In ‘Ode,’ Seattle actress channels dark memories, midlife triumphs
Originally published May 2, 2017 at 10:27 am Updated May 9, 2017 at 7:36 am
Nike Imoru in “Ode,” at West of Lenin through May 20. (Navid Baraty)
You might recognize Nike Imoru from her roles with upstart crow or Seattle Repertory Theatre, or you might watch the TV show she casts, “Z Nation.” In her new show, she’s playing herself, tracing her life from childhood in Africa to the present day.
Whether portraying a sword-waving Shakespearean warrior dressed for battle in sleek leather or coaching faux-zombies as a casting director for the Syfy cable series “Z Nation,” Nike (pronounced NI-kay) Imoru is a striking woman to observe in action — and in repose.
Just sitting across the table quietly chatting with you about her life, and her autobiographical new dance-theater piece “Ode” (at Fremont’s West of Lenin through May 20), Imoru’s presence is vivid.
With her large and expressive eyes, petite but muscular frame and classically trained, British-accented vocal chops, she has been a standout at Seattle Repertory Theatre and in all-female Shakespeare productions by upstart crow and Seattle Shakespeare Company. (Next fall she’ll star in a feminized version of the Bard’s “Coriolanus,” presented by The Demo Site and Rebel Kat Productions.)
But her current stage role is especially challenging: she’s playing herself, as a shy child and exuberant midlife adult.
In “Ode,” alongside dancer-collaborator Simone Bruyere Fraser as her kinetic alter-ego/subconscious, Imoru recaptures several harrowing and exultant events from her peripatetic past. The fervent, witty and sometimes gobsmackingly intense memoir is staged by British director John Britton, and it packs a visceral charge.
“I wanted to look at how an artist is created, this artist, how I developed and grew into the actor and person I am,” Imoru explained over tea. “I wanted to share the challenges and the extraordinary triumphs of my life.”
It’s been quite a life so far. Though she has traveled and resided in more than 20 countries, “Ode” unfolds in nonlinear vignettes in three pivotal locales: London, where Imoru was born and educated; Nigeria, where she spent her childhood with her African parents; and Washington state, her home for the past 15 years.
“I grew up within a Nigerian context and a Western context,” noted the Seattle resident, who also maintains a casting studio in Los Angeles. “I had the backdrop of the Biafran War as a child, and witnessed its terrible residual effects.”
“Ode” alludes to the repercussions of that conflict, and to other kinds of violence that more directly affected Imoru’s childhood and adult identity. But with poetic passages from “Macbeth” and “King Lear” seamlessly blended into her text, her love for, and facility with, Shakespeare’s verse adds other colors, textures and sparks of infectious joy to an intimate saga.
Until recently, we learn, she was blocking out the darker recesses of her past. But when a serious health crisis struck a couple years ago (later resolved with a major operation), it brought up cataclysmic memories from her early years. And it spurred the creation of “Ode.”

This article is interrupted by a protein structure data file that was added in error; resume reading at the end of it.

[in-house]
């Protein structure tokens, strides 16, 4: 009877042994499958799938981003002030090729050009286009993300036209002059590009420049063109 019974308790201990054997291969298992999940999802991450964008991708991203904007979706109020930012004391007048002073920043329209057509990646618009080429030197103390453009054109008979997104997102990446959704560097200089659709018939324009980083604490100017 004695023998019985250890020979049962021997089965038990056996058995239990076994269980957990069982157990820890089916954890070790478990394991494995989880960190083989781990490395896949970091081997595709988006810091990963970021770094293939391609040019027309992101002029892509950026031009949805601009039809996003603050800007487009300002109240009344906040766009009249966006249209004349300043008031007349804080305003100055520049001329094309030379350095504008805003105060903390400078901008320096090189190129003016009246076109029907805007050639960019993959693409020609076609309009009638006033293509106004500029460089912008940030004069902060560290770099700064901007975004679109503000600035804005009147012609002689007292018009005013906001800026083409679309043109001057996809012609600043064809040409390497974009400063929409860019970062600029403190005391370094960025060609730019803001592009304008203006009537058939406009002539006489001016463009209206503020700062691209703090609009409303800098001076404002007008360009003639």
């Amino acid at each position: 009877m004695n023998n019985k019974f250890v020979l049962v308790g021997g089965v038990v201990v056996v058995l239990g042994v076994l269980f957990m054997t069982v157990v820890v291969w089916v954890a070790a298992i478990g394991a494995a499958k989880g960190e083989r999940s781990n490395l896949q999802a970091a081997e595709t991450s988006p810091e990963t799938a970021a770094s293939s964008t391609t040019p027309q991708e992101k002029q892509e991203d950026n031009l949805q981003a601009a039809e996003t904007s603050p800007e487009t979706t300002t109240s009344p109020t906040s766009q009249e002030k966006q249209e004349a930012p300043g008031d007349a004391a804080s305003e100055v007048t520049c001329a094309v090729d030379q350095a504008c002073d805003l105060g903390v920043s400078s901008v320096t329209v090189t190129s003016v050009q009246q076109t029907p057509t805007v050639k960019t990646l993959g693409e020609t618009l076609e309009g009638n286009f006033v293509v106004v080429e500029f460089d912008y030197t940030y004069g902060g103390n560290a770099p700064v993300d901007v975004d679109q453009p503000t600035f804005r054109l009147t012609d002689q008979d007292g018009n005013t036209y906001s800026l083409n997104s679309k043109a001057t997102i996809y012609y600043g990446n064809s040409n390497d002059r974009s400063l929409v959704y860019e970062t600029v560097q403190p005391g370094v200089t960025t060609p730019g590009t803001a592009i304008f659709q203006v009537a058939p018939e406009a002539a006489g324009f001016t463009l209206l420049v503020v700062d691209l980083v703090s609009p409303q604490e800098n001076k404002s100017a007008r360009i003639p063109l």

“That was a turning point. And the story of how the show came to be is in the play,” said Imoru, with a gentle request to not give away the script’s startling twists.
A classically trained actor, and a theater historian with a Ph.D from England’s University of Warwick, Imoru traveled the world teaching, including stints at University of Idaho and Western Washington University. But, she declares, “I was an actor first,” and a free spirit who always understood that “I wouldn’t survive academic, bureaucratic structures forever.”
Later, a successful career recruiting and coaching actors here and in L.A. for TV and films became a satisfying way to pay the bills, teach performance skills and help scare up work for others. She’s proud of “populating” the continuing zombie-drama “Z Nation” (which is filmed in Spokane) with “90 percent local actors. It’s a great showcase for our scene.”
When taking on the new challenge of scripting her own two-person show, Imoru felt “an urgency to write and speak directly from the heart, from places less cultured and cultivated and analytical than when I was writing as a professor.”
The resulting work is in tune with a contemporary tradition of highly choreographed European dance-drama fusions. Blending verbal storytelling with vigorous movement on a nearly bare stage, the piece is informed by collaborative techniques director Britton teaches in his Duende School of Ensemble Physical Theatre in Greece, and has outlined in his book “Encountering Ensemble.”
Incorporating a musical score by Ryan “Nails” Leyva and lighting by Geoff Korf, “Ode” is both an exorcism and celebration for Imoru. It ends with the marking of her 50th birthday last year, which she describes as a kind of rebirth.
Offstage Imoru reflects, “I’ve always been interested in autobiographical women’s writing, and how women chronicle their lives, finding the universal themes in that. And I wanted this to be a real experience, as much as a play.” And without being over self-indulgent but bravely self-revealing, so it is.